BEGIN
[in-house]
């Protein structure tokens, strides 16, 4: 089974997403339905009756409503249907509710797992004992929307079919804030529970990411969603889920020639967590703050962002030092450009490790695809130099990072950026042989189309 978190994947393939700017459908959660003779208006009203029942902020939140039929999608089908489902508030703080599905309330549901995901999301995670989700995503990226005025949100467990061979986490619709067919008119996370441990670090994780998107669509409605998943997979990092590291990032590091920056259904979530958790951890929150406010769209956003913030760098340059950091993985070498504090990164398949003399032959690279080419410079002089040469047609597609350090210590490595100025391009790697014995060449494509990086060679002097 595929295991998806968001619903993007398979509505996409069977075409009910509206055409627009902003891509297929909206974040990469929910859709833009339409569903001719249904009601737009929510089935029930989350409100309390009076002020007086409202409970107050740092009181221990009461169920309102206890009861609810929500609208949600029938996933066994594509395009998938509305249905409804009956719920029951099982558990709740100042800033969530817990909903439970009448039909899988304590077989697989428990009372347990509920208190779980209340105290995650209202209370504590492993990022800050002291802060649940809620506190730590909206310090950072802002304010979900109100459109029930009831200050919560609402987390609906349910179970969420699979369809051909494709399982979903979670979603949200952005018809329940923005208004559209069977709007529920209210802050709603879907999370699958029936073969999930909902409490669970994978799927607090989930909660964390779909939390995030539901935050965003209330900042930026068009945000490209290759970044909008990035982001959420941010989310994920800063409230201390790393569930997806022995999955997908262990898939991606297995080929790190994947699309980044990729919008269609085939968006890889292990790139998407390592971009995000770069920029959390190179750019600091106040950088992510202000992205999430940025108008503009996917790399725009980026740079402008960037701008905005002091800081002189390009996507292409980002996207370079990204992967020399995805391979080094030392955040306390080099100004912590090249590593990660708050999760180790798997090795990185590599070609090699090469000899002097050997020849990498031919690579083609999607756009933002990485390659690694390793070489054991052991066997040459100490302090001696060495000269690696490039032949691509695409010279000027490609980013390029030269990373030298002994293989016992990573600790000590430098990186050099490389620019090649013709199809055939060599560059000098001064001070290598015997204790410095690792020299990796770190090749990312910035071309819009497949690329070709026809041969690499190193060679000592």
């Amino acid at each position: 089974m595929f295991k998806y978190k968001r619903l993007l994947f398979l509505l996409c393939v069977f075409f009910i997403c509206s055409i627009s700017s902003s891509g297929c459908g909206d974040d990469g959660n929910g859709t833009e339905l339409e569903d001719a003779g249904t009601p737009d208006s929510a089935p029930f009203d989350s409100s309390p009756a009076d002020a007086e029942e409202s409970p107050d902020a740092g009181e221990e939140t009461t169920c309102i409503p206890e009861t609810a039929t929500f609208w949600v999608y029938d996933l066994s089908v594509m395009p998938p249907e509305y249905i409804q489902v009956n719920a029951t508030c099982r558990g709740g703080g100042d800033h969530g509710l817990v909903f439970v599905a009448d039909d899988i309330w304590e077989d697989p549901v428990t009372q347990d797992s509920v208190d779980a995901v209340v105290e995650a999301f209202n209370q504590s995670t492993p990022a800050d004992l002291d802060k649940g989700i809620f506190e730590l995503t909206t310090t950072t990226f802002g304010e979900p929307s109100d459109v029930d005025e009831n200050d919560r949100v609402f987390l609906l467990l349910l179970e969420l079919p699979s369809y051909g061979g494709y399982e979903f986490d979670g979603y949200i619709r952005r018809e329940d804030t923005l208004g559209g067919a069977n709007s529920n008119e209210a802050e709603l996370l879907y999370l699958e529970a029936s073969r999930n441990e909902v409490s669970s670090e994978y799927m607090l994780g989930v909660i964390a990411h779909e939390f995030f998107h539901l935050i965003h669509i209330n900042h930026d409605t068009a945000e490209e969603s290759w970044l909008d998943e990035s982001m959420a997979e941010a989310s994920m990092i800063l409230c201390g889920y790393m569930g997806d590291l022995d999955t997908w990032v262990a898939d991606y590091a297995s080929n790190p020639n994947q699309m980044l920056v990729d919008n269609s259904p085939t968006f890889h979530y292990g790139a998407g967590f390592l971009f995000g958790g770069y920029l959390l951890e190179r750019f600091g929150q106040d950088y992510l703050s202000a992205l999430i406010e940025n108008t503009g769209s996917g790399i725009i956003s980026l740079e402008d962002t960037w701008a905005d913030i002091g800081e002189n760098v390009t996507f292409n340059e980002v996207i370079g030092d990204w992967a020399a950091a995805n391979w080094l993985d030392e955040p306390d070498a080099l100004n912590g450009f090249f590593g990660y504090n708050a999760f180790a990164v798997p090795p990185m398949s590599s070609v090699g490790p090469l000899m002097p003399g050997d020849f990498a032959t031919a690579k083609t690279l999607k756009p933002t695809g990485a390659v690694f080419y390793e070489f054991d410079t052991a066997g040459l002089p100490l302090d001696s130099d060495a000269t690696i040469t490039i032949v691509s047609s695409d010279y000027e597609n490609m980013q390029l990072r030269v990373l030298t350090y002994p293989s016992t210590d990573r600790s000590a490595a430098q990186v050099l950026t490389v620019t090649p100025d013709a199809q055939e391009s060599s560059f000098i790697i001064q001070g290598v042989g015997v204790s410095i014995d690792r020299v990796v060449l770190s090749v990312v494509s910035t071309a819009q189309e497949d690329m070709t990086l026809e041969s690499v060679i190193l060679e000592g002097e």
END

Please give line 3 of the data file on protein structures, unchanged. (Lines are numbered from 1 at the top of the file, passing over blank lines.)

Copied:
């Amino acid at each position: 089974m595929f295991k998806y978190k968001r619903l993007l994947f398979l509505l996409c393939v069977f075409f009910i997403c509206s055409i627009s700017s902003s891509g297929c459908g909206d974040d990469g959660n929910g859709t833009e339905l339409e569903d001719a003779g249904t009601p737009d208006s929510a089935p029930f009203d989350s409100s309390p009756a009076d002020a007086e029942e409202s409970p107050d902020a740092g009181e221990e939140t009461t169920c309102i409503p206890e009861t609810a039929t929500f609208w949600v999608y029938d996933l066994s089908v594509m395009p998938p249907e509305y249905i409804q489902v009956n719920a029951t508030c099982r558990g709740g703080g100042d800033h969530g509710l817990v909903f439970v599905a009448d039909d899988i309330w304590e077989d697989p549901v428990t009372q347990d797992s509920v208190d779980a995901v209340v105290e995650a999301f209202n209370q504590s995670t492993p990022a800050d004992l002291d802060k649940g989700i809620f506190e730590l995503t909206t310090t950072t990226f802002g304010e979900p929307s109100d459109v029930d005025e009831n200050d919560r949100v609402f987390l609906l467990l349910l179970e969420l079919p699979s369809y051909g061979g494709y399982e979903f986490d979670g979603y949200i619709r952005r018809e329940d804030t923005l208004g559209g067919a069977n709007s529920n008119e209210a802050e709603l996370l879907y999370l699958e529970a029936s073969r999930n441990e909902v409490s669970s670090e994978y799927m607090l994780g989930v909660i964390a990411h779909e939390f995030f998107h539901l935050i965003h669509i209330n900042h930026d409605t068009a945000e490209e969603s290759w970044l909008d998943e990035s982001m959420a997979e941010a989310s994920m990092i800063l409230c201390g889920y790393m569930g997806d590291l022995d999955t997908w990032v262990a898939d991606y590091a297995s080929n790190p020639n994947q699309m980044l920056v990729d919008n269609s259904p085939t968006f890889h979530y292990g790139a998407g967590f390592l971009f995000g958790g770069y920029l959390l951890e190179r750019f600091g929150q106040d950088y992510l703050s202000a992205l999430i406010e940025n108008t503009g769209s996917g790399i725009i956003s980026l740079e402008d962002t960037w701008a905005d913030i002091g800081e002189n760098v390009t996507f292409n340059e980002v996207i370079g030092d990204w992967a020399a950091a995805n391979w080094l993985d030392e955040p306390d070498a080099l100004n912590g450009f090249f590593g990660y504090n708050a999760f180790a990164v798997p090795p990185m398949s590599s070609v090699g490790p090469l000899m002097p003399g050997d020849f990498a032959t031919a690579k083609t690279l999607k756009p933002t695809g990485a390659v690694f080419y390793e070489f054991d410079t052991a066997g040459l002089p100490l302090d001696s130099d060495a000269t690696i040469t490039i032949v691509s047609s695409d010279y000027e597609n490609m980013q390029l990072r030269v990373l030298t350090y002994p293989s016992t210590d990573r600790s000590a490595a430098q990186v050099l950026t490389v620019t090649p100025d013709a199809q055939e391009s060599s560059f000098i790697i001064q001070g290598v042989g015997v204790s410095i014995d690792r020299v990796v060449l770190s090749v990312v494509s910035t071309a819009q189309e497949d690329m070709t990086l026809e041969s690499v060679i190193l060679e000592g002097e």